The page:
Indiana Colt Positive for Strangles

The horse resides in Franklin County, where three additional horses are exposed.
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An Appaloosa colt in Franklin County, Indiana, is positive for strangles, and three additional horses are exposed.
An Appaloosa colt in Franklin County, Indiana, is positive for strangles, and three additional horses are exposed. Wikimedia Commons

A weanling Appaloosa colt in Franklin County, Indiana, was confirmed positive for strangles on March 29 after developing clinical signs on March 20, including fever, bilateral mucopurulent nasal discharge, cough, swollen submandibular lymph nodes and a single draining submandibular lymph node.

On April 28, the colt was positive for Strep equi equi and Strep equi zooepidemicus on nasopharyngeal wash sampleOn May 10, the colt was negative for Strep equi equi but positive for Strep equi zooepidemicus. 

Three additional horses at the facility are exposed. The affected horses are under voluntary quarantine.

EDCC Health Watch is an Equine Network marketing program that utilizes information from the Equine Disease Communication Center (EDCC) to create and disseminate verified equine disease reports. The EDCC is an independent nonprofit organization that is supported by industry donations in order to provide open access to infectious disease information.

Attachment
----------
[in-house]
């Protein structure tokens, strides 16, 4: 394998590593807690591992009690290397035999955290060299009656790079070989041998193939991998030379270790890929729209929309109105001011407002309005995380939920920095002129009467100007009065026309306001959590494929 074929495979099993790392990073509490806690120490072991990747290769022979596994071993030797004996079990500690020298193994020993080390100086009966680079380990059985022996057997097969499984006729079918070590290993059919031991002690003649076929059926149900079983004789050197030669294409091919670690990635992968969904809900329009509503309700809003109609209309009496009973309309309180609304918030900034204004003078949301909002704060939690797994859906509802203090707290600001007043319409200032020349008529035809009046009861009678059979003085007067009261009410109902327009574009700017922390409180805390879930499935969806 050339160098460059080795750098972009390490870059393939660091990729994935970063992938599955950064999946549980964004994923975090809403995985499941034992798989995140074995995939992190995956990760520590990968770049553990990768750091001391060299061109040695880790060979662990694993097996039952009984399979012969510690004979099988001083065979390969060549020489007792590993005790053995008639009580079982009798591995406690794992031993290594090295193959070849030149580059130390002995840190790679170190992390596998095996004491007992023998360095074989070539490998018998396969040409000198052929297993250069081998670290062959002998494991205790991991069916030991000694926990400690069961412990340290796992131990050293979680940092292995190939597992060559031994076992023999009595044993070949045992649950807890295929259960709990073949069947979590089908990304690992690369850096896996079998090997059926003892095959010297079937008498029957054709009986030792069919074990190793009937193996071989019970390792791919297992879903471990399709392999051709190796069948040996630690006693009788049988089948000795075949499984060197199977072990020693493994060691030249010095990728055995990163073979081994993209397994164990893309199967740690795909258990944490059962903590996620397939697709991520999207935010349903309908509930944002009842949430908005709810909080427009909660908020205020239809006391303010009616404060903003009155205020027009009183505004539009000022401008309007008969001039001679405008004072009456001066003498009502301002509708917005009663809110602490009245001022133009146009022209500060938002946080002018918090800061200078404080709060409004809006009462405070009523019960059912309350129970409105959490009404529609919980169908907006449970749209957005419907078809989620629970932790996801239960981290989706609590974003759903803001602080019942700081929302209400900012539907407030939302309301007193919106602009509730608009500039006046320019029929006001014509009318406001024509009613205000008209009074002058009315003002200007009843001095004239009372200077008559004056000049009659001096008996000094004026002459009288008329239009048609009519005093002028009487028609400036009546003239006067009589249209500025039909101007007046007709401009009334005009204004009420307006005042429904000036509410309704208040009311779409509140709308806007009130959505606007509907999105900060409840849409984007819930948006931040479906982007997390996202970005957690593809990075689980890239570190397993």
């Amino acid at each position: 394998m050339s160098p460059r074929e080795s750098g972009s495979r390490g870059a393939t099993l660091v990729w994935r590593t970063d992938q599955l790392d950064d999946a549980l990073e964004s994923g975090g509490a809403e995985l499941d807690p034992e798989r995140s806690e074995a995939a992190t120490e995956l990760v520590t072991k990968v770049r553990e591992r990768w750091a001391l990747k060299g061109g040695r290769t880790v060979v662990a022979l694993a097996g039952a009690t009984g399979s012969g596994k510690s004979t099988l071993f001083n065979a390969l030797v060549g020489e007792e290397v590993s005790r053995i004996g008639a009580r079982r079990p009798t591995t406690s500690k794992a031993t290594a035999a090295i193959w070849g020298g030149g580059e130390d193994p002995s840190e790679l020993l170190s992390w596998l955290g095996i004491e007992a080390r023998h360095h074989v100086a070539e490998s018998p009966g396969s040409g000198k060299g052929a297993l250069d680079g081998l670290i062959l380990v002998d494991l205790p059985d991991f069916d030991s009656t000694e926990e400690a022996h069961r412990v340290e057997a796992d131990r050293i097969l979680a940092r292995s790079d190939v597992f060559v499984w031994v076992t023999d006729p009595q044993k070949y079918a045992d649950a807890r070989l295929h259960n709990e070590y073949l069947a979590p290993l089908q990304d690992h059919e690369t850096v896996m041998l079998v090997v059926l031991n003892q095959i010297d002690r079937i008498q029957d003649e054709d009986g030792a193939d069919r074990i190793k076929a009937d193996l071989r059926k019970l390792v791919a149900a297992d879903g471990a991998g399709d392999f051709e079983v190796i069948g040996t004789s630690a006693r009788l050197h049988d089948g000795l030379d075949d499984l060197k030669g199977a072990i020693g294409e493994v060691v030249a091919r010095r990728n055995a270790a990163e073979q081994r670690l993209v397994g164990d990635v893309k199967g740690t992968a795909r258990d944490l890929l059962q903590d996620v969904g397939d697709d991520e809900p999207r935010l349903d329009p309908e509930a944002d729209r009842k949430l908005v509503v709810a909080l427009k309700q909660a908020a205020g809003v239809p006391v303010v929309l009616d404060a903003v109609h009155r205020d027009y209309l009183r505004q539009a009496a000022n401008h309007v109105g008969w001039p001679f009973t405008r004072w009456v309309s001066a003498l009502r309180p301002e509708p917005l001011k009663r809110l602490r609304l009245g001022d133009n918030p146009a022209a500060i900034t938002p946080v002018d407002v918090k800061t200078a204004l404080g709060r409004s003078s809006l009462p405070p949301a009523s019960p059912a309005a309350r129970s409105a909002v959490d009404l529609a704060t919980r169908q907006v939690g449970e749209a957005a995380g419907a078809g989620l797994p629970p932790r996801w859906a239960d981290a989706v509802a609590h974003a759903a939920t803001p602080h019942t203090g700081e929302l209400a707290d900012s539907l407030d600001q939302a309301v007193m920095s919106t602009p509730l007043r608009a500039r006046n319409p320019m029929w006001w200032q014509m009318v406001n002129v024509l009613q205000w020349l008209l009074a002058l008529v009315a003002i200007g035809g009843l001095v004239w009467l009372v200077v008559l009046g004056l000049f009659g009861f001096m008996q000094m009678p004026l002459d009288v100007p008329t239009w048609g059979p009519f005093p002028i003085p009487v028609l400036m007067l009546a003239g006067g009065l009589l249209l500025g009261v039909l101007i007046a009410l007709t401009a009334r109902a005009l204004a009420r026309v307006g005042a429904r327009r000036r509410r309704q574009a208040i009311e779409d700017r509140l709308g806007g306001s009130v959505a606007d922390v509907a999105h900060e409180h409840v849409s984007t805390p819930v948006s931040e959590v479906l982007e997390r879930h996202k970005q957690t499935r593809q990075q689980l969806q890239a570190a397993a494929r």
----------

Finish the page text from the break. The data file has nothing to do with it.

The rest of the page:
About Strangles

Strangles in horses is an infection caused by Streptococcus equi subspecies equi and spread through direct contact with other equids or contaminated surfaces. Horses that aren’t showing clinical signs can harbor and spread the bacteria, and recovered horses remain contagious for at least six weeks, with the potential to cause outbreaks long-term.

Infected horses can exhibit a variety of clinical signs:

  • Fever
  • Swollen and/or abscessed lymph nodes
  • Nasal discharge
  • Coughing or wheezing
  • Muscle swelling
  • Difficulty swallowing

Veterinarians diagnose horses using polymerase chain reaction (PCR) testing with either a nasal swab, wash, or an abscess sample, and they treat most cases based on clinical signs, implementing antibiotics for severe cases. Overuse of antibiotics can prevent an infected horse from developing immunity. Most horses make a full recovery in three to four weeks.

A vaccine is available but not always effective. Biosecurity measures of quarantining new horses at a facility and maintaining high standards of hygiene and disinfecting surfaces can help lower the risk of outbreak or contain one when it occurs.

Brought to you by Boehringer Ingelheim, The Art of the Horse

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